While mortgage payment delinquencies are generally down across the country, they were explainably up in states hit by Hurricanes Irma and Harvey, resulting in a slightly raised annual delinquency rate, according to the October 2017 Black Knight Mortgage Monitor.
Irma and Harvey can be blamed for a total of 229,000 “past due” loans, which represent 10 percent of the country’s delinquent loan population, said the report.
Loans in foreclosure, meanwhile, dipped below 350,000 for the first time since 2006, to 0.68 percent.
While nationwide delinquencies fell in every state apart from Florida and Texas, in FEMA-declared disaster areas delinquencies were up 24 percent, according to Black Knight’s First Look mortgage data. And in hurricane-affected parts of Florida, delinquencies were up an extra 36 percent since September.
While further increases are expected in November, the report noted that conditions should improve as homeowners receive their insurance payouts in the coming months.
Black Knight has also done special research on Puerto Rico’s recovery from hurricane season by comparing the U.S. territory’s experience to the effect Katrina had on parts of Louisiana and Mississippi in 2005. On the island more than one in five homeowners who were previously up to date on mortgage payments are now falling behind, pushing the delinquency rate up to 32 percent. Puerto Rico has seen 90,000 mortgages become past due since the storm.
HUD reaches out to hurricane-hit homeowners
Meanwhile the Department of Housing and Urban Development (HUD) and the Texas General Land Office today launched a public awareness campaign to help struggling homeowners affected by Hurricane Harvey avoid foreclosure and finance repairs to their storm-damaged homes.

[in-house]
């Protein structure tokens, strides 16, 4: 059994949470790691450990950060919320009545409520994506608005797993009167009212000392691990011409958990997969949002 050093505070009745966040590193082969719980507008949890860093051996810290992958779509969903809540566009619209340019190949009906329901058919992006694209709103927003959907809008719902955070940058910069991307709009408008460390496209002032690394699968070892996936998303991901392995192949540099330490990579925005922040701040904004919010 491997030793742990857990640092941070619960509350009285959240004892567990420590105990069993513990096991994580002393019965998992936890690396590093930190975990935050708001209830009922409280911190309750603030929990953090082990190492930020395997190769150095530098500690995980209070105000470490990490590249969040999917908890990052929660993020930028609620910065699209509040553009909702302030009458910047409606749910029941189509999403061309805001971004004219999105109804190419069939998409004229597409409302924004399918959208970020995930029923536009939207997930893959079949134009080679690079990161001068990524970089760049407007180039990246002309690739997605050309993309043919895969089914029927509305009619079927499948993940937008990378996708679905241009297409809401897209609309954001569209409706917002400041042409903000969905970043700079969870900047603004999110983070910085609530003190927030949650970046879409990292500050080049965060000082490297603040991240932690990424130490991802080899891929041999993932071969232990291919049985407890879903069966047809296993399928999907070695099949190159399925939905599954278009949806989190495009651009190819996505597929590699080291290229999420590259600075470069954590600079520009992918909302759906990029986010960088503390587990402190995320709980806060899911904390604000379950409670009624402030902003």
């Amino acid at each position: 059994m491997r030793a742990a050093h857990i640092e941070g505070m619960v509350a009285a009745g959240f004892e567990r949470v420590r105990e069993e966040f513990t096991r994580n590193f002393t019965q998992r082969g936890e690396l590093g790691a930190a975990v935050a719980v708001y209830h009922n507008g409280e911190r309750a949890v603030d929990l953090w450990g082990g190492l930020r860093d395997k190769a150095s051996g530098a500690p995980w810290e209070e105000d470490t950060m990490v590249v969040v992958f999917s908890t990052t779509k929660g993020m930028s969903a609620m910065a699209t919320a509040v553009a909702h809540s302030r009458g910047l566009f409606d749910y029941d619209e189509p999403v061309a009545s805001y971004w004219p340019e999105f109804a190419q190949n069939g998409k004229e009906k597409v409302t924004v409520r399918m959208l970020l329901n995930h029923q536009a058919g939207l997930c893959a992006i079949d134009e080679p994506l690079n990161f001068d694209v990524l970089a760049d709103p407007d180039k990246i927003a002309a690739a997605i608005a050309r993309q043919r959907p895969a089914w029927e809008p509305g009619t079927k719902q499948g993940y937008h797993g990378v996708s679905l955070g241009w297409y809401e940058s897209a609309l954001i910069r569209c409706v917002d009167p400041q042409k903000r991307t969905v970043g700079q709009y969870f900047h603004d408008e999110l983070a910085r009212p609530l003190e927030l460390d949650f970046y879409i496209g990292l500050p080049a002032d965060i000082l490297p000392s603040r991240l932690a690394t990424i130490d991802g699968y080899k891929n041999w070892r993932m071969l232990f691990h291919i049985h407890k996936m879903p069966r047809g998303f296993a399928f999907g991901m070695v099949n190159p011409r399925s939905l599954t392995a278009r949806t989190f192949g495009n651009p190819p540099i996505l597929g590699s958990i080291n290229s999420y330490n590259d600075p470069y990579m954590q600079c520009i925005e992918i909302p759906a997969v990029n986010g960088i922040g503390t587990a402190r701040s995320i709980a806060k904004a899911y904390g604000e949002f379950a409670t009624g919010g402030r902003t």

Texans having trouble meeting their mortgage payments were directed to service providers or the Federal Housing Administration (FHA) Resource Center with questions.
The FHA, which insures one quarter of the home loans in Texas, where a total of one million homes were damaged or destroyed by Harvey, has extended its 90-day foreclosure moratorium to February 21, 2018 to FEMA-designated individual assistance areas in the Presidentially Declared Major Disaster Areas (PDMDAs). FHA-insured homeowners may qualify for this relief if they live or work in a PDMDA.
HUD also gave a number of other options designed to help households whose finances were affected by the disaster and recommended people with questions contact HUD -approved housing counselors to help connect them to the relevant options for them.
Implications of new tax reform bill for housing
In its October mortgage report Black Knight also had some interpretations of what effect tax reform would have on the housing market. It suggested that the biggest implications for homeowners and buyers would be changes in the mortgage interest deduction (MID) and capital gains exemptions, which it said would do no favors for current tight inventory conditions.
It said that the moderate to expensive home markets would be most affected by changes in the MID, which is well used in these markets. The Black Knight Home Price Index shows 22 markets nationwide where the median home is over $500,000.
At this point the House tax bill reduces the MID from $1 million to $500,000 while the Senate version puts the cap at $1 million. Black Knight estimates the cap would cost the average homeowner with more than a $500,000 mortgage an additional $2,600 to $4,200 per year depending on their tax bracket.
“If home prices continue to rise and the cap is left in place, the risk of more ‘average’ families being impacted will continue to grow,” the report noted.
On capital gains exemptions, both the House and Senate proposals extend ownership requirements from five to eight years and stipulate that homeowners can only use the tax-free provision once every five years. Black Knight data found that in the past two years, more than 14 percent of property sales were made by people selling in the two-to-five-year category.